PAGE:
We don’t know what we’re doing. Thank goodness the bees do.

Surprise

Honey light

Stone by stone, reply by reply

Evidence

Sometime in 2013 (the exact date escapes me because, like so many other firsts, I didn’t realize it would be a significant first), I met Ruth.

Well, when I say “met,” I mean something more like “became aware of via a friend via a friend in the online world.” We started to chat online, visiting and commenting each other’s blogs, getting to know each other as much as you can get to know someone who lives on the other side of the ocean.

Which is to say very well, and hardly at all.

Field pinks

What I knew at first is that she’s a terrific artist. What I came to learn later is that she’s also a terrific writer. And a sweet, caring, funny, smart, and thoughtful friend.

It’s also a plus that she loves cheese. And the outdoors. And animals. And Scotland.

Field golds

At some point (another unrecorded date), we started talking about doing a project together. What sort of project we didn’t know, but it seemed like it would be fun to collaborate.

More recently (and now we have a date: July 2014!), inspired by other long-distance, online collaborations (see, for example 3191 Miles Apart and Let Us Go Then You and I), we decided to launch a project that we’ve called And then she replied.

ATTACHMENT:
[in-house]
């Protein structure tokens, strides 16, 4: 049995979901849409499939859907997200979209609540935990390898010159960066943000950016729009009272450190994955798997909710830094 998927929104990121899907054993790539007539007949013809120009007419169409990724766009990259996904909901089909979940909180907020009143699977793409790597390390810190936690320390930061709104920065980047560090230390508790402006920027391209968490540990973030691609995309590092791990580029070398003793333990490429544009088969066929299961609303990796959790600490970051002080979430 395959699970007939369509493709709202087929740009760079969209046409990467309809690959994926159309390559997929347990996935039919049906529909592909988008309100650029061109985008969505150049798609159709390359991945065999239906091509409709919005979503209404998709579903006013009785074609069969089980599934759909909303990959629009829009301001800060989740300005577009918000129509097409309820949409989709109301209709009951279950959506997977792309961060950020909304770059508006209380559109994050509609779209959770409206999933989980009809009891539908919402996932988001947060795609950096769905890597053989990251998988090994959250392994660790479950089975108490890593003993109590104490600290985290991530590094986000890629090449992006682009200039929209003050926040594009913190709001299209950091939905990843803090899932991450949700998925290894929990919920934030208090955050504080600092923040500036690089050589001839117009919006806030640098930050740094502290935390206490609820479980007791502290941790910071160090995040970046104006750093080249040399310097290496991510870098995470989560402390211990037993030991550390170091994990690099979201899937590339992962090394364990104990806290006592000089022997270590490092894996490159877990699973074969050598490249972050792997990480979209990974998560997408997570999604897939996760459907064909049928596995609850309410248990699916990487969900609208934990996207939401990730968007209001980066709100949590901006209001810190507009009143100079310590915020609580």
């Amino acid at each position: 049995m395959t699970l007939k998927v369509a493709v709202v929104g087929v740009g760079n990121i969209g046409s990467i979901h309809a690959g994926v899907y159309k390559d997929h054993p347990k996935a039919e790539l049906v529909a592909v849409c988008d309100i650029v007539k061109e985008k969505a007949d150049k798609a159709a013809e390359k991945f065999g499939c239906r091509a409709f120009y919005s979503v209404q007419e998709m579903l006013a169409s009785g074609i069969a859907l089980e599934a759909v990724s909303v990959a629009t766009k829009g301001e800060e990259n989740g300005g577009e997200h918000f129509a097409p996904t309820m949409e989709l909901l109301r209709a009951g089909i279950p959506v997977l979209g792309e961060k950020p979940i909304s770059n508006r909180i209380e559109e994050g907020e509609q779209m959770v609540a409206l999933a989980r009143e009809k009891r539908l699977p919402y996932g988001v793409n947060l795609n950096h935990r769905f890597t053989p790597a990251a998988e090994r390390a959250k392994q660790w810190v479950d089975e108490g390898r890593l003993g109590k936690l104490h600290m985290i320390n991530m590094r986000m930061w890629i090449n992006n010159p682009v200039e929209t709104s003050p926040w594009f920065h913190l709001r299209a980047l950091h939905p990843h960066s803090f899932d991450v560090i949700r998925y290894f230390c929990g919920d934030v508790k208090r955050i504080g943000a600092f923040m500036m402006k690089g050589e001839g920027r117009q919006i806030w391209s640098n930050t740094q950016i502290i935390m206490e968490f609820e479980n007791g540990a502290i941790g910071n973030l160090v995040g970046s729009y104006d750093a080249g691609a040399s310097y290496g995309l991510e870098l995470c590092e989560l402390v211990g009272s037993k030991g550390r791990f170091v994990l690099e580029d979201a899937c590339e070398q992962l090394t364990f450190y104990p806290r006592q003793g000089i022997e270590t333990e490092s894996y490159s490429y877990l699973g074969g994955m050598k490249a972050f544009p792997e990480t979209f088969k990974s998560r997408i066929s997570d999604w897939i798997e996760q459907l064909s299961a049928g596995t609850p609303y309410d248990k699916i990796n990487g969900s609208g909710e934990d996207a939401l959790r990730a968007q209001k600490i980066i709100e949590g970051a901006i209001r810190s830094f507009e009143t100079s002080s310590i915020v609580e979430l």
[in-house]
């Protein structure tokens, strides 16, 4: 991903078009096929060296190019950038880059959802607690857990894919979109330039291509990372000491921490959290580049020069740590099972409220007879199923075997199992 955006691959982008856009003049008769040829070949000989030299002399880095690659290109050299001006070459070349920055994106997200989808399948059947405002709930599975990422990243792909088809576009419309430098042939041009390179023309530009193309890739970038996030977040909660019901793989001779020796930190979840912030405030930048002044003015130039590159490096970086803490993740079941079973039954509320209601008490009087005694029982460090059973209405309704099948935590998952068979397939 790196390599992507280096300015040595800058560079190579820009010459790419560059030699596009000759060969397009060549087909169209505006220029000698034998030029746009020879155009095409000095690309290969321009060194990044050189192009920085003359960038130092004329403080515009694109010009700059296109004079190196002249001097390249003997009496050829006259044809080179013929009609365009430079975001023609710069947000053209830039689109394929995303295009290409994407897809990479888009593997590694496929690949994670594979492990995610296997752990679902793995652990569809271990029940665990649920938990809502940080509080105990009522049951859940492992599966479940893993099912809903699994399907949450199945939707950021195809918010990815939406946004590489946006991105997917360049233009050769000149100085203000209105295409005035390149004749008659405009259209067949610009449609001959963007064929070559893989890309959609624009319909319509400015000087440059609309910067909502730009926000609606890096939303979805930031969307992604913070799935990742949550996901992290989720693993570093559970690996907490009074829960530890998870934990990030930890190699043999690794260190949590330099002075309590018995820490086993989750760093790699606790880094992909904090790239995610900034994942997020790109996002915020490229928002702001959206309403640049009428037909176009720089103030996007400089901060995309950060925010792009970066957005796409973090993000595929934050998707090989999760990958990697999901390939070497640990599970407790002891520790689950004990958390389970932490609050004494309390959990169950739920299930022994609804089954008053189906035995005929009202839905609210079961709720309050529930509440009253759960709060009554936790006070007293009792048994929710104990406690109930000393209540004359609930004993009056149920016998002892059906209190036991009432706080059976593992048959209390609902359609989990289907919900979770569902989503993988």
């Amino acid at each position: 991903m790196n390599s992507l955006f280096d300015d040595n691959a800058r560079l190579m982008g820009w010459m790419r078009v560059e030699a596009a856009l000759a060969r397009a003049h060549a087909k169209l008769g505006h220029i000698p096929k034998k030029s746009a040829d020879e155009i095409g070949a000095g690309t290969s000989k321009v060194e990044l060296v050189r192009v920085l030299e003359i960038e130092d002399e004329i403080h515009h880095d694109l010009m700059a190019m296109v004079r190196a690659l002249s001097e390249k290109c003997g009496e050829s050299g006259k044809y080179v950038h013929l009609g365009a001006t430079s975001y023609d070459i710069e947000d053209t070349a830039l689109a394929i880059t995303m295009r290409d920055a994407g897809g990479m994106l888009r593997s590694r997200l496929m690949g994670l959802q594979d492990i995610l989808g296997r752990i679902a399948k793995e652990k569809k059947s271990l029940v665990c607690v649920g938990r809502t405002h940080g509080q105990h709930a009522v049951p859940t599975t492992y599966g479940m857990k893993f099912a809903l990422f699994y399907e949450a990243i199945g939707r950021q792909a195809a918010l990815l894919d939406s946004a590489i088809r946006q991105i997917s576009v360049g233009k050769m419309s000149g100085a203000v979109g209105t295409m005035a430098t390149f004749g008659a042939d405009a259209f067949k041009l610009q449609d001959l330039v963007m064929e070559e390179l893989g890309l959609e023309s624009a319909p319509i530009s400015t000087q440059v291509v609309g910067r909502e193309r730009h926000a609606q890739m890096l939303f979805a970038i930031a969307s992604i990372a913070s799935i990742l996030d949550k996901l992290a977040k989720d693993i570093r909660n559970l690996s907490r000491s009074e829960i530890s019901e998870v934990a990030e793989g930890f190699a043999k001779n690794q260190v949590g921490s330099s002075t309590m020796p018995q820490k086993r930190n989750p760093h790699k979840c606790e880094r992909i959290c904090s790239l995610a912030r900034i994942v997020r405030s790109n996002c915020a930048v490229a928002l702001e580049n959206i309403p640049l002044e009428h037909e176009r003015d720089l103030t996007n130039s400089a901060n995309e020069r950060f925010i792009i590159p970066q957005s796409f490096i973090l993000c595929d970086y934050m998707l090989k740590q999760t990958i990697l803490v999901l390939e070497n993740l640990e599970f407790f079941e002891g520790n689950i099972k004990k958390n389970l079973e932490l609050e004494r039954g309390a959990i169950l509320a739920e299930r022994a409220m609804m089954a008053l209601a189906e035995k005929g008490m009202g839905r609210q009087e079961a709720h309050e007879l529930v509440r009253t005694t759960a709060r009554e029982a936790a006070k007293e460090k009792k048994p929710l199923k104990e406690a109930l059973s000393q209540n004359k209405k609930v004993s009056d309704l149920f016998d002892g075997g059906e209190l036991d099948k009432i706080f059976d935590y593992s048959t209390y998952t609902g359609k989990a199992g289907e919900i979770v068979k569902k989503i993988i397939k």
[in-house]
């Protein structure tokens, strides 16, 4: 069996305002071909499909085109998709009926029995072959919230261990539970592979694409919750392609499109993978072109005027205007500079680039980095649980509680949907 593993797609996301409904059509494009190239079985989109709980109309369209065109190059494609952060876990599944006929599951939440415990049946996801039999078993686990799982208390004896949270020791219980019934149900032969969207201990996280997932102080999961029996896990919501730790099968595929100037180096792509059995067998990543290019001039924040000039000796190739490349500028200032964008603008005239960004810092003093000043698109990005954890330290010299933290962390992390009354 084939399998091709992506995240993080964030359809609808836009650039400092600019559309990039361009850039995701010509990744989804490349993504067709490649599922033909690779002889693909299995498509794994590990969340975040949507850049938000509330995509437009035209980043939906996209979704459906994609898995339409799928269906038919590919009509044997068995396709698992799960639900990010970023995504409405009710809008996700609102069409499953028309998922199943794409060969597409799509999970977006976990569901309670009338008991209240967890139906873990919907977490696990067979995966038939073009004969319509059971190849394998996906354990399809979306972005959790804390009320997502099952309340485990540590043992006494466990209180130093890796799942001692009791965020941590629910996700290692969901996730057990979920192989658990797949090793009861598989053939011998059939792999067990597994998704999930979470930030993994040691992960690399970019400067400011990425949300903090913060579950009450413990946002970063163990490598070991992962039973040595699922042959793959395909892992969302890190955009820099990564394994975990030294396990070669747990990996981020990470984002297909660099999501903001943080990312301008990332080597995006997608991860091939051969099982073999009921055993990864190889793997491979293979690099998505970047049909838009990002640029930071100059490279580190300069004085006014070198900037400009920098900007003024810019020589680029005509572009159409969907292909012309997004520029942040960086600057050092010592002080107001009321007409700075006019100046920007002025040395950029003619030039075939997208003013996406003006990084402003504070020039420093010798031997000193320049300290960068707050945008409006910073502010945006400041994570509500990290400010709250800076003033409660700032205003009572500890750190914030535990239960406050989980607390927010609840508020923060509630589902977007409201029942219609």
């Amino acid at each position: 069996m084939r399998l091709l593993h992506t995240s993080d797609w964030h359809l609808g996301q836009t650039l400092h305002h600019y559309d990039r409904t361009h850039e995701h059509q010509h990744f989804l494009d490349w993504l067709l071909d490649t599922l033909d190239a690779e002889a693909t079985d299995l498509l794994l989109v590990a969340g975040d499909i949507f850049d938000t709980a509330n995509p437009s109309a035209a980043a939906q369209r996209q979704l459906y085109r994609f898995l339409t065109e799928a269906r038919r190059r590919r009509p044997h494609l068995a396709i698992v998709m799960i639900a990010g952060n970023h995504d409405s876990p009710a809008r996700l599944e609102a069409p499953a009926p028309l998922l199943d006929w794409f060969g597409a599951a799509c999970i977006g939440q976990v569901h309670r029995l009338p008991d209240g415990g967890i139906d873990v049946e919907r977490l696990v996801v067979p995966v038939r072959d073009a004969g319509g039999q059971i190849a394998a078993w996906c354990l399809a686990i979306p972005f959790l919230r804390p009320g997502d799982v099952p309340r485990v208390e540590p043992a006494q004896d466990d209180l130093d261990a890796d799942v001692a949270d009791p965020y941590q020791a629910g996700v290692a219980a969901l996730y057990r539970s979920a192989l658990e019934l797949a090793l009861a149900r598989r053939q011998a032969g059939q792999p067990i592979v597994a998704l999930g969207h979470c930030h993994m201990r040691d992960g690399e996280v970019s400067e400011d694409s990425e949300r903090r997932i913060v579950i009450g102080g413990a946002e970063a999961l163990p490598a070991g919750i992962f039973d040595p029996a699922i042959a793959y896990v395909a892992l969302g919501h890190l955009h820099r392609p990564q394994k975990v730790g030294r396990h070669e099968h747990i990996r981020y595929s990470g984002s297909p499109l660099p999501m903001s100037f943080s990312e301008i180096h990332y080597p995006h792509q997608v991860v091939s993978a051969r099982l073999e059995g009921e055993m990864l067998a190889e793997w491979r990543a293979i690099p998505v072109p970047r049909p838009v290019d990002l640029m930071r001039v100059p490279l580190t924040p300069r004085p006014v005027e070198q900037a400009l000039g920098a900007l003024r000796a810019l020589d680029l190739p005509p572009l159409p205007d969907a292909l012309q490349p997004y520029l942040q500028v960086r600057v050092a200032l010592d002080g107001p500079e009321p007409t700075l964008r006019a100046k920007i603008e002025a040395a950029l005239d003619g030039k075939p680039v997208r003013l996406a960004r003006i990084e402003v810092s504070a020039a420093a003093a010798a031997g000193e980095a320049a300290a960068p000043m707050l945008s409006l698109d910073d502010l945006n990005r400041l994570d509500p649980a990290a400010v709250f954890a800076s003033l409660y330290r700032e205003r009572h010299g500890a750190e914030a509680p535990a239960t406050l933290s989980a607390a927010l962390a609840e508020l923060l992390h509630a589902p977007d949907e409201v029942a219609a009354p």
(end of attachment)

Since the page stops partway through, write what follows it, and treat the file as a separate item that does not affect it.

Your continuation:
It’s a conversation. An open-ended, meandering conversation where she’ll post something and then I’ll respond somehow, and then she’ll reply to that, and so on.

Ruth started with a mountain. We’ll reply in turn, as it suits (usually within two weeks of the previous post).

Field whites

As I said, Ruth has a way with pen and ink, and paintbrushes, and words; and she experiments with all sort of other art forms, from weaving to ceramics.

As for me, my natural instinct is to reply in words, but I’ve been known to dabble in the dark arts of origami, photography, and sourdough.

Like any real conversation, we have no idea where this will lead or how long it will last, but won’t it be fun to see?